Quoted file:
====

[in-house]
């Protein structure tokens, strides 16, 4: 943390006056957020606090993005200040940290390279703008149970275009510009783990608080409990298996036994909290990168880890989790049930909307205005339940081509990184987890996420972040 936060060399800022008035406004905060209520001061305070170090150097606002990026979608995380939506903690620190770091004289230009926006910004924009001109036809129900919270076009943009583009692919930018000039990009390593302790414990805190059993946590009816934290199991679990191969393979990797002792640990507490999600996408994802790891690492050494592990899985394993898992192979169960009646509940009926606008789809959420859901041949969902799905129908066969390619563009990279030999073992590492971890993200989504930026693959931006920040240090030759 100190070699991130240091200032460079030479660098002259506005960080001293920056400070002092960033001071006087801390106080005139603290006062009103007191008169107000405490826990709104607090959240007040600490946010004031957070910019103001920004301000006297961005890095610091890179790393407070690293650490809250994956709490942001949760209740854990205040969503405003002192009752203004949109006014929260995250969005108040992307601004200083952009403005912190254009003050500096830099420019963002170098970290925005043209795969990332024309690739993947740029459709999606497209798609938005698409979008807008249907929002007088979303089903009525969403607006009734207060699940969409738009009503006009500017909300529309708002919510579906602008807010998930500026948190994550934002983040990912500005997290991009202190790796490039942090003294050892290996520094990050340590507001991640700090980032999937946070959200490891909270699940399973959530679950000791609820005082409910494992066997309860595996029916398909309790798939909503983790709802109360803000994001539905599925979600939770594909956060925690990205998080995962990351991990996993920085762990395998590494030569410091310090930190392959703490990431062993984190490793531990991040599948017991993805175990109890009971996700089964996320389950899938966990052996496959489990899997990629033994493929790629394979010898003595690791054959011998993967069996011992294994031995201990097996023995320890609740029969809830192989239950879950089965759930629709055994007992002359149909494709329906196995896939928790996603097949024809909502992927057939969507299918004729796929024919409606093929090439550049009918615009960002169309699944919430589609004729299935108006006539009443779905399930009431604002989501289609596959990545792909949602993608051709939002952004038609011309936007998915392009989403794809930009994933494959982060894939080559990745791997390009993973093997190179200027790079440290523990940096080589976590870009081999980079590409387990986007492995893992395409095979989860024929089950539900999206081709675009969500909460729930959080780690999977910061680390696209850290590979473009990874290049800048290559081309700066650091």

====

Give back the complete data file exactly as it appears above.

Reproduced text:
[in-house]
């Protein structure tokens, strides 16, 4: 943390006056957020606090993005200040940290390279703008149970275009510009783990608080409990298996036994909290990168880890989790049930909307205005339940081509990184987890996420972040 936060060399800022008035406004905060209520001061305070170090150097606002990026979608995380939506903690620190770091004289230009926006910004924009001109036809129900919270076009943009583009692919930018000039990009390593302790414990805190059993946590009816934290199991679990191969393979990797002792640990507490999600996408994802790891690492050494592990899985394993898992192979169960009646509940009926606008789809959420859901041949969902799905129908066969390619563009990279030999073992590492971890993200989504930026693959931006920040240090030759 100190070699991130240091200032460079030479660098002259506005960080001293920056400070002092960033001071006087801390106080005139603290006062009103007191008169107000405490826990709104607090959240007040600490946010004031957070910019103001920004301000006297961005890095610091890179790393407070690293650490809250994956709490942001949760209740854990205040969503405003002192009752203004949109006014929260995250969005108040992307601004200083952009403005912190254009003050500096830099420019963002170098970290925005043209795969990332024309690739993947740029459709999606497209798609938005698409979008807008249907929002007088979303089903009525969403607006009734207060699940969409738009009503006009500017909300529309708002919510579906602008807010998930500026948190994550934002983040990912500005997290991009202190790796490039942090003294050892290996520094990050340590507001991640700090980032999937946070959200490891909270699940399973959530679950000791609820005082409910494992066997309860595996029916398909309790798939909503983790709802109360803000994001539905599925979600939770594909956060925690990205998080995962990351991990996993920085762990395998590494030569410091310090930190392959703490990431062993984190490793531990991040599948017991993805175990109890009971996700089964996320389950899938966990052996496959489990899997990629033994493929790629394979010898003595690791054959011998993967069996011992294994031995201990097996023995320890609740029969809830192989239950879950089965759930629709055994007992002359149909494709329906196995896939928790996603097949024809909502992927057939969507299918004729796929024919409606093929090439550049009918615009960002169309699944919430589609004729299935108006006539009443779905399930009431604002989501289609596959990545792909949602993608051709939002952004038609011309936007998915392009989403794809930009994933494959982060894939080559990745791997390009993973093997190179200027790079440290523990940096080589976590870009081999980079590409387990986007492995893992395409095979989860024929089950539900999206081709675009969500909460729930959080780690999977910061680390696209850290590979473009990874290049800048290559081309700066650091």